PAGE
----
Robert Burns’ poem, ‘To a Mouse’ was the inspiration for the title behind John Steinbeck’s 1937 novella, Of Mice and Men. Set in the 1930s during the Great Depression, Steinbeck plays on Burns’ idea of shattered dreams and failed plans through the characters of this classic work.
People also ask, what poem does Of mice and men come from?
The title is taken from Robert Burns’ poem “To a Mouse”, which reads: “The best laid schemes o’ mice an’ men / Gang aft agley”.
Furthermore, what is the poem of mice and men about? John Steinbeck took the title of the book from a poem by Robert Burns. The poem is called “To A Mouse (on turning her up in her nest with the plough)” and was written in 1785. The poem is about how we should be tolerant of and appreciate all forms of life, no matter how big or small.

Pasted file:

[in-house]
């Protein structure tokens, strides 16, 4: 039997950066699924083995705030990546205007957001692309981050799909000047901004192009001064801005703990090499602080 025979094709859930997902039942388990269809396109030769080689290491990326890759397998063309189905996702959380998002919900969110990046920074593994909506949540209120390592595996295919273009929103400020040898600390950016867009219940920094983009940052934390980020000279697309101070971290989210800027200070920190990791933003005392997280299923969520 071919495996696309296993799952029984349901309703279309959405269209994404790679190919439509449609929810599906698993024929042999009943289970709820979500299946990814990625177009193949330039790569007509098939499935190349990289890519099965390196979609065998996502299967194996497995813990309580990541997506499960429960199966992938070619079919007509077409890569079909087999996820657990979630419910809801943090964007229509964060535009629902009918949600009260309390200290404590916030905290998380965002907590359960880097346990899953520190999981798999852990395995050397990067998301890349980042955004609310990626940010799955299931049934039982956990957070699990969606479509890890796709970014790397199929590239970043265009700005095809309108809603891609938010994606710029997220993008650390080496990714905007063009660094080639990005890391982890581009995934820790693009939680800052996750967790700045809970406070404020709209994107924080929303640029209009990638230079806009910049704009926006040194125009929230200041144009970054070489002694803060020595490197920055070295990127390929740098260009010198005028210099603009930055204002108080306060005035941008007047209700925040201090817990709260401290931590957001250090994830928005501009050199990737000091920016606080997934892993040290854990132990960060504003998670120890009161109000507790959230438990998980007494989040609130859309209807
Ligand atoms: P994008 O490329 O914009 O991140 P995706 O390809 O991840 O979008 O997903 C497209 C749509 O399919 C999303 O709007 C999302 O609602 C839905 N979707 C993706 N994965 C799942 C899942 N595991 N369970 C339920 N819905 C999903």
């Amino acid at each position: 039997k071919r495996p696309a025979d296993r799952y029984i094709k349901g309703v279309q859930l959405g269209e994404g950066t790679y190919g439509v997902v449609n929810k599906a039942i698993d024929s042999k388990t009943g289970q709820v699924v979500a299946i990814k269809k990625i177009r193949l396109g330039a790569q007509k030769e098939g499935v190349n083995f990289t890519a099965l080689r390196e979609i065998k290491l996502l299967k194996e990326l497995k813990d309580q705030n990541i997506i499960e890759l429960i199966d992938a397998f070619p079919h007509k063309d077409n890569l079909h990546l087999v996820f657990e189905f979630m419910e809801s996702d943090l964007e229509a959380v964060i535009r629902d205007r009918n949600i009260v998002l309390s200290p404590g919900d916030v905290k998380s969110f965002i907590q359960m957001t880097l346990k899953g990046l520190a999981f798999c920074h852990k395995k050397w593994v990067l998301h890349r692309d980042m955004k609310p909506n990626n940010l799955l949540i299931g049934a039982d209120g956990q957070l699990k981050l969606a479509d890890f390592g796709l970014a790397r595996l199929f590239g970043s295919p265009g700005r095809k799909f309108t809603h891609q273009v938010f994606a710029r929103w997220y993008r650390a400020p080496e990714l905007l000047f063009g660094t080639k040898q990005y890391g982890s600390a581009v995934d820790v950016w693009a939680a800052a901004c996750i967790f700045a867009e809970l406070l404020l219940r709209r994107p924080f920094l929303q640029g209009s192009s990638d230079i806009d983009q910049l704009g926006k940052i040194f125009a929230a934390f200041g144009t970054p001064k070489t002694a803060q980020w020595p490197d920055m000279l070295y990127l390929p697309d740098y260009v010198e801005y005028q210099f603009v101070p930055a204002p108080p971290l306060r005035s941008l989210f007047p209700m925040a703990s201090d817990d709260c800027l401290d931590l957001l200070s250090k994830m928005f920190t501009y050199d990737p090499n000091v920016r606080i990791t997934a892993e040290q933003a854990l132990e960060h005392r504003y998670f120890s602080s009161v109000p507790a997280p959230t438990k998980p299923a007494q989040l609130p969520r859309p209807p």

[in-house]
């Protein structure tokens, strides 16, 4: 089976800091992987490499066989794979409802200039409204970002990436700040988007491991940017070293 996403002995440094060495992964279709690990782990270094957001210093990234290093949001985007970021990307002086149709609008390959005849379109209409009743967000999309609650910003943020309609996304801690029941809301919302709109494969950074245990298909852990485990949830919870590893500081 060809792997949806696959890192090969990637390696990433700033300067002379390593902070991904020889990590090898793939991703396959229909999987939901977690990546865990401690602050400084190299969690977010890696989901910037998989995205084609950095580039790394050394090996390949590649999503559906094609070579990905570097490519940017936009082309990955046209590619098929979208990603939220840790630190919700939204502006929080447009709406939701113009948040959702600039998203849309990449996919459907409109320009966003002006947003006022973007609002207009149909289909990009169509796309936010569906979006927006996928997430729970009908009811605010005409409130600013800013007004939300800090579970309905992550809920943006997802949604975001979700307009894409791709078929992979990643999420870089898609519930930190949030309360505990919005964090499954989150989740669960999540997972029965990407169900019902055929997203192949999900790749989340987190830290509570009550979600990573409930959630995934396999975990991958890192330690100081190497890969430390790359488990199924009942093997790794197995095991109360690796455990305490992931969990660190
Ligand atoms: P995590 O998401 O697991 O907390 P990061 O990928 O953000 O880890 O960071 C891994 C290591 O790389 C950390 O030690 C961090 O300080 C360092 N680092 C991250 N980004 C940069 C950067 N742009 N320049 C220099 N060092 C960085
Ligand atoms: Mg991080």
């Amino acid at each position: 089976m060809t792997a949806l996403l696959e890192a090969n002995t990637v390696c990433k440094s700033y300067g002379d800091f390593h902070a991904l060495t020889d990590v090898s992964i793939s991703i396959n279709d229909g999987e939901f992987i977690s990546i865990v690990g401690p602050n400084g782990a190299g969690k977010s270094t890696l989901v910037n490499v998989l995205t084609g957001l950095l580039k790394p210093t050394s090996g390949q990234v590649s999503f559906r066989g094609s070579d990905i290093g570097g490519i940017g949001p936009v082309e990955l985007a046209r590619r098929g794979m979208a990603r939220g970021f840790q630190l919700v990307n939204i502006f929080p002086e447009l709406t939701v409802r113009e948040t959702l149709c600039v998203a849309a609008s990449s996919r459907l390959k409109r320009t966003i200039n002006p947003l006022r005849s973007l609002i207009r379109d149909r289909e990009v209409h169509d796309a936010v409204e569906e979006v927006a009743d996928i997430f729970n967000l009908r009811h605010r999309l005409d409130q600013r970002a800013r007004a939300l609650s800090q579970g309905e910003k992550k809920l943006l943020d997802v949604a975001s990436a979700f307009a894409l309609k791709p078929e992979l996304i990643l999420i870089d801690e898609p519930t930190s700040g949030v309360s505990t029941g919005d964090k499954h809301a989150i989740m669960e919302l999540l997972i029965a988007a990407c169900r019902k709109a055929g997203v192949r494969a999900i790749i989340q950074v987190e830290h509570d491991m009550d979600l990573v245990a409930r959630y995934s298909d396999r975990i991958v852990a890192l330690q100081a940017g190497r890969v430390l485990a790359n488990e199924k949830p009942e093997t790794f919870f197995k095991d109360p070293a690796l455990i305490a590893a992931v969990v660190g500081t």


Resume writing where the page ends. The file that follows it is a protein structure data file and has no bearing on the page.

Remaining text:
Regarding this, what inspired Robert Burns to write to a mouse?
But Burns the poet moves her. Lochhead’s poem From a Mouse is a response to one of his most famous poems, the one that gave us the “tim’rous beastie” and “the best-laid schemes o’ mice an’ men.” Burns‘ work of 1785 describes his feelings after disturbing a fieldmouse in its nest.
What was Steinbeck’s purpose in writing of mice and men?
This book was written because John Steinbeck wanted to show how life was during the Great Depression. He wanted to show how people were affected by the depression and what people had to do in order to survive. He showed how people had to make hard decisions, not only for themselves, but for others as well.